HBOWatch is testing out a new writer and this is his second test post. So give due attention to the words of Travlis Eric Hallingquest.
On April 21st HBO airs a superb movie that completed a trifecta of a marvelous story arc. War for the Planet of the Apes is director Matt Reeves’ swan song to a trilogy that not only rebooted a 20th Century Fox film series, but further made the case that motion-captured action spectacles could be quite poetic and engaging. A well-penned script, captivating cinematography, subtle but enticing special effects, and a tour de force by Andy Serkis as the ape leader Caesar, and a talented supporting crew, makes War a sound Saturday 8pm feature. Mild spoilers follow.
Many mainstream reviews draw comparisons of War to the 1979 classic Apocalypse Now. This assessment is justifiable due to the Colonel Kurtzesque performance by antagonist Woody Harrelson as “The Colonel”, and the pulse-pounding helicopter air raids on military compounds. However, the tragic nature of events surrounding the film’s hero Caesar, evokes memories of Saving Private Ryan, due to a compassionate yet controversial decision made by the apes during the first act of the film. It is paramount to remember that Caesar was never a highly trained military combat officer. He was never even a grunt private for that matter. Nevertheless, it was Caesar’s fortitude, compassion and intelligence that enabled him to be an exemplary father and soldier.
Steve Zahn’s take as Bad Ape is the appropriate comedic relief. Although one of the better films of 2017, War can at times be downright depressing (one of the few glaring flaws), and the Bad Ape character reminds the audience that all hope is not completely lost. The photorealistic CGI captures splendid performances from a talented cast. War may be a slightly misleading title on the surface, for there are not an abundance of action sequences. For this is a character-driven piece, and when the exhilarating battle scenes do occur, the audience has characters that they actually care for; characters that at times seem more human than the human characters. The message of the film is not that humans are bad, but intelligent species have the choice to use their abilities to either destroy or save the planet.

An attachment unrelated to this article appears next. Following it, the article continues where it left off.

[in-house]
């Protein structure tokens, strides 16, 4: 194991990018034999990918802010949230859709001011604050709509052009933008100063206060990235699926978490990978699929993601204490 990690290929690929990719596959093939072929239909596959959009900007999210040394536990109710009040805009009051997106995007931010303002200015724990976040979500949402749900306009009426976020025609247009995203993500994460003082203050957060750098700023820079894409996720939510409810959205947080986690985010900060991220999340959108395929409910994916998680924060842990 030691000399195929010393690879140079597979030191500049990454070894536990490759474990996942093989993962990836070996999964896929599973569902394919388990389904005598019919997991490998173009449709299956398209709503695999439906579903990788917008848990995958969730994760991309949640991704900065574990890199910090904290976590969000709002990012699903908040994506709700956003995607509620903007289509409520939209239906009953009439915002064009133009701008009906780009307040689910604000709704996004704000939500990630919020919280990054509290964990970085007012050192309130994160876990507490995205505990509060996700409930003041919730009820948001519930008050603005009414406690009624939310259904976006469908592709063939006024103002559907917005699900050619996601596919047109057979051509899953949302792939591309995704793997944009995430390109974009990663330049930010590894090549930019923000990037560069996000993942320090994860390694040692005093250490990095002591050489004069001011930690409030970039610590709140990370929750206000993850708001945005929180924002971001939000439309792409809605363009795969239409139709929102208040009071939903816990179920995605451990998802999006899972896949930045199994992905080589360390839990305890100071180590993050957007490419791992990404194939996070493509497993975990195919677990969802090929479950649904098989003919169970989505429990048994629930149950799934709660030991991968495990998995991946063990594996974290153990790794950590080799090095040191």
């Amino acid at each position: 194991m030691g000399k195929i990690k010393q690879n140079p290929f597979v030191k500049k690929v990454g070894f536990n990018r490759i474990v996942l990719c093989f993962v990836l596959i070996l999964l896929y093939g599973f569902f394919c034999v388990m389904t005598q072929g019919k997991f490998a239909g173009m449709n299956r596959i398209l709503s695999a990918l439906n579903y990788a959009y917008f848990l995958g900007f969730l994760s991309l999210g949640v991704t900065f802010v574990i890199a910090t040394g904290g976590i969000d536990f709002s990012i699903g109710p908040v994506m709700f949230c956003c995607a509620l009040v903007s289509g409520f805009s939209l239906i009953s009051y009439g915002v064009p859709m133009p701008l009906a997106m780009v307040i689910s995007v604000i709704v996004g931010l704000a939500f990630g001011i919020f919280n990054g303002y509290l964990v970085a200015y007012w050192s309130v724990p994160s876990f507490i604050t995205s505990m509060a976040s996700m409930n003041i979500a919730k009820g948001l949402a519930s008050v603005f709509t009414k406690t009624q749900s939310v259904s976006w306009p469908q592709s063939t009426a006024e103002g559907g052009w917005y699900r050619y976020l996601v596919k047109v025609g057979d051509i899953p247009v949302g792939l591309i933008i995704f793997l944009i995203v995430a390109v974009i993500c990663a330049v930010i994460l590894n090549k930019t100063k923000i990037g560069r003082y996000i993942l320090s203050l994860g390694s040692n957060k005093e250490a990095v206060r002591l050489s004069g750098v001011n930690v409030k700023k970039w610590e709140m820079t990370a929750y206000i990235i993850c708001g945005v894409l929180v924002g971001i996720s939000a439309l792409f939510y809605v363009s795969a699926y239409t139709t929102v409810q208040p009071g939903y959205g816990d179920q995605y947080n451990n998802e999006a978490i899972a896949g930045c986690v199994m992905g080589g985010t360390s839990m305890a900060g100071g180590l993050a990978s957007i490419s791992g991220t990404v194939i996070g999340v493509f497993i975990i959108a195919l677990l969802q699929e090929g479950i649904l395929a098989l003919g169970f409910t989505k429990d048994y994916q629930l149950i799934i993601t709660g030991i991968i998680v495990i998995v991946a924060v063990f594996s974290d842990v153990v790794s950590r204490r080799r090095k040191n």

Matt Reeves’ efforts on Dawn of the Planet of the Apes and War of the Planet of the Apes has fans excited for his upcoming noir centered The Batman. As with all Warner Bros. released superhero films, The Batman will find its way from the theater box office to Home Box Office. Until then enjoy War for the Planet of the Apes.
About The Author
Travlis is a government contractor, Naval reservist, and aficionado of film, premium television, and literature. A viewer of HBO for nearly three decades, Travlis just completed the first draft an outline and script for a documentary titled "On a Dark and Stormy Night". The intentionally cliché’ title serves as a double entendre’. For Home Box Office aired its first wave of programming on November 8, 1972, during a thunderstorm, and the premium cable giant‘s nearly five decade run of quality programming is anything but cliché’.